8 8. Guy Lafleur - New York Rangers
As the Montreal Canadiens’ all-time scoring leader, Guy Lafleur won three Art Ross Trophies and two Hart Trophies as league MVP. He scored at least 50 goals and 100 points in six straight seasons from 1974-1980. The five-time Stanley Cup champion retired after the 1985 season, but returned in 1988 to play one season for the New York Rangers.
Yes, Lafleur was no stranger to large media markets, but his Rangers tenure seemed anomalous given his historic success with Montreal. Lafleur was almost 40 years old at that point, and scored just 18 goals in 67 games, the lowest total of his career. Despite his diminished production, he helped the Rangers to a first-place finish in the Patrick Division.
7 7. Jaromir Jagr - Boston Bruins
Jagr is another Hall-of-Famer with his fair share of Rangers team scoring records. The ageless Czech forward led the Florida Panthers in scoring with 66 points last season. The 44-year-old is best known for his time in Pittsburgh and New York, but has played for eight teams over his 20+ year career.
6 6. Mark Messier - Vancouver Canucks
Messier remains the only player in NHL history to captain two teams to the Stanley Cup. He did it in 1990 with Edmonton after Gretzky’s departure to L.A., and again in 1994 with New York, as he slayed the dragon and ended the team’s 54-year championship drought. I still consider Mess the most important player in Rangers history, and I’m sure many Blueshirt fans agree. Messier played 10 seasons in New York, and retired a Ranger in 2004 at age 43.
Many fans would love to forget Messier’s three-year run with the Vancouver Canucks. Messier signed with Vancouver in 1997 after a contract impasse resulted his departure from New York. He put up 60 points in his first full season with the team, his worst total since his rookie year.
5 5. Trevor Linden - Washington Capitals
The beloved Canucks captain left Vancouver on acrimonious terms. Before the 1997-98 season, Linden relinquished the captaincy to new arrival Mark Messier out of respect. He later expressed regret for the gesture, as his relationship with the team suffered.
After Canucks head coach Mike Keenan publicly blamed Linden following a 5-1 loss to St. Louis, the team shipped the forward to the Islanders for Todd Bertuzzi, Bryan McCabe and a third-round draft pick in 1998. Linden played less than two years with the Islanders, but finished second on the team in points during his one full season in New York.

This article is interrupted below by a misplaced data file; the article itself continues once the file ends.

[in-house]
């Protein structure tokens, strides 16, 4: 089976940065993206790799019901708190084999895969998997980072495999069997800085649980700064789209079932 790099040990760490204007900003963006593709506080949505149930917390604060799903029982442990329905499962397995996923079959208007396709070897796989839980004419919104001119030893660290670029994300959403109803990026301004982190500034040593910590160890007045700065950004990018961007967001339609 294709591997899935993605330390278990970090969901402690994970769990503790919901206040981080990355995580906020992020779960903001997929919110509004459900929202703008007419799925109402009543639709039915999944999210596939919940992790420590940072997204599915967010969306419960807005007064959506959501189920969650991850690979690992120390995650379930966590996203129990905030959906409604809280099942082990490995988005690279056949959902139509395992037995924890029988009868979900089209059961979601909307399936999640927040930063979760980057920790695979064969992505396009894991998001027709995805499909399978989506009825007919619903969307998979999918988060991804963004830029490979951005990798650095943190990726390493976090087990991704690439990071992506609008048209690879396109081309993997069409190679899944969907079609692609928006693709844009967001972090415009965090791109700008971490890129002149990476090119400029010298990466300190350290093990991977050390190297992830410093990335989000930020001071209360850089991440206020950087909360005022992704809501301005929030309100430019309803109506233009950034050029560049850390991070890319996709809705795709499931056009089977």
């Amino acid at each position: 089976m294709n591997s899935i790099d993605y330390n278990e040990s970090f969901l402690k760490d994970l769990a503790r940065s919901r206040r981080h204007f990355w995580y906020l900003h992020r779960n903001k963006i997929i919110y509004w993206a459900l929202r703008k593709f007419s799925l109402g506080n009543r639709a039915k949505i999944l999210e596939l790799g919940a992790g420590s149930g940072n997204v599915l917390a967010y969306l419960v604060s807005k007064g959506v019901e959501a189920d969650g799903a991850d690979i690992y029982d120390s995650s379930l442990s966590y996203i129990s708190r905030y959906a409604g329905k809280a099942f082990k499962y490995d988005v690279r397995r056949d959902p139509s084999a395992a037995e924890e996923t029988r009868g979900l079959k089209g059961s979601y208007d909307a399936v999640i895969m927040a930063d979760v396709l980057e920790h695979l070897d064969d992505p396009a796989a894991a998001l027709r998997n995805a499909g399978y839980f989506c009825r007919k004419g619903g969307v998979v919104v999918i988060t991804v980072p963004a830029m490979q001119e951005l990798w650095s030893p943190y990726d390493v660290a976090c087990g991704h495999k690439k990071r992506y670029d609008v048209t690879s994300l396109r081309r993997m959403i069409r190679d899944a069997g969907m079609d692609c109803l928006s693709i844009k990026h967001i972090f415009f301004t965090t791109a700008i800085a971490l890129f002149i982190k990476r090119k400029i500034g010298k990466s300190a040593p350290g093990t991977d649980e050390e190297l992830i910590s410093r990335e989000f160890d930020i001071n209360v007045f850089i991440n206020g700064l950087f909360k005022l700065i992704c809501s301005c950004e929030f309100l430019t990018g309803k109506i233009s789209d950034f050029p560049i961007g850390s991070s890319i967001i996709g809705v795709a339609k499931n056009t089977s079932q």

4 4. Brian Leetch - Toronto Maple Leafs
Ranger fans like myself consider Leetch the greatest defenseman in team history. The sleek-skating playmaker spent 18 seasons in New York, setting numerous team records, including most assists, goals, and points by a defenseman. Leetch led the Rangers with 34 points during their magical 1994 run to the Stanley Cup, and was inducted into the Hockey Hall of Fame in 2009.
Consider then, how shocked the fanbase (and Leetch himself) was when GM Glen Sather shipped the beloved Ranger to the Toronto Maple Leafs in 2003. I remember going to my first ever Ranger game at Madison Square Garden that season, and hearing chants of “We want Leetch back!”
3 3. Bobby Orr - Chicago Blackhawks
If Leetch is considered the greatest defenseman in Rangers’ history, then Bobby Orr can surely lay claim to greatest defenseman in NHL history. The eight-time Norris Trophy winner played 10 seasons for the Boston Bruins, winning two Stanley Cups, three consecutive Hart trophies, and two Art Ross trophies.
Orr became the first player to record 100 assists in one season, as well as the first defenseman to score 30 goals in one season (his career high was 46 in 1974-75).
However, Orr suffered through the 1975-76 season with knee ailments, leading to several surgeries. The Bruins were hesitant to commit to the impending free agent long-term.
2 2. Martin Brodeur - St. Louis Blues
Just as Orr’s name is synonymous with the Boston Bruins, Brodeur’s is immediately associated with the New Jersey Devils, and for good reason. The Montreal native owns pretty much every NHL record for goaltenders, including wins (691), shutouts (125), and games played (1,266). The four-time Vezina trophy winner, widely considered the greatest goalie of all time, guided the Devils to three Stanley Cups during his 21-year run with the team.
1 1. Wayne Gretzky - St. Louis Blues
You knew it had to come down to The Great One, right? As the eternal face of the NHL, he is almost always relevant in NHL conversation. When you first think of Gretzky, you probably picture him as an Oiler, shattering nearly every offensive record and winning five Stanley Cups. Maybe you think him as a Los Angeles King, where he forever revitalized interest in hockey in the United States. Perhaps you think of his final seasons as a New York Ranger, playing in one of the biggest cities on Earth.
Those are all fair assumptions. However, we cannot forget the February 1996 trade that sent Gretzky to the St. Louis Blues.
Yes. I was surprised too.
Gretzky tallied 21 points in 18 games for St. Louis. The team managed to make it to the Western Conference semifinals before bowing out to the Detroit Red Wings in seven games. Oh, and Steve Yzerman’s famous series-clinching goal? It came off a Gretzky turnover, putting an exclamation point on his forgettable tenure in St. Louis.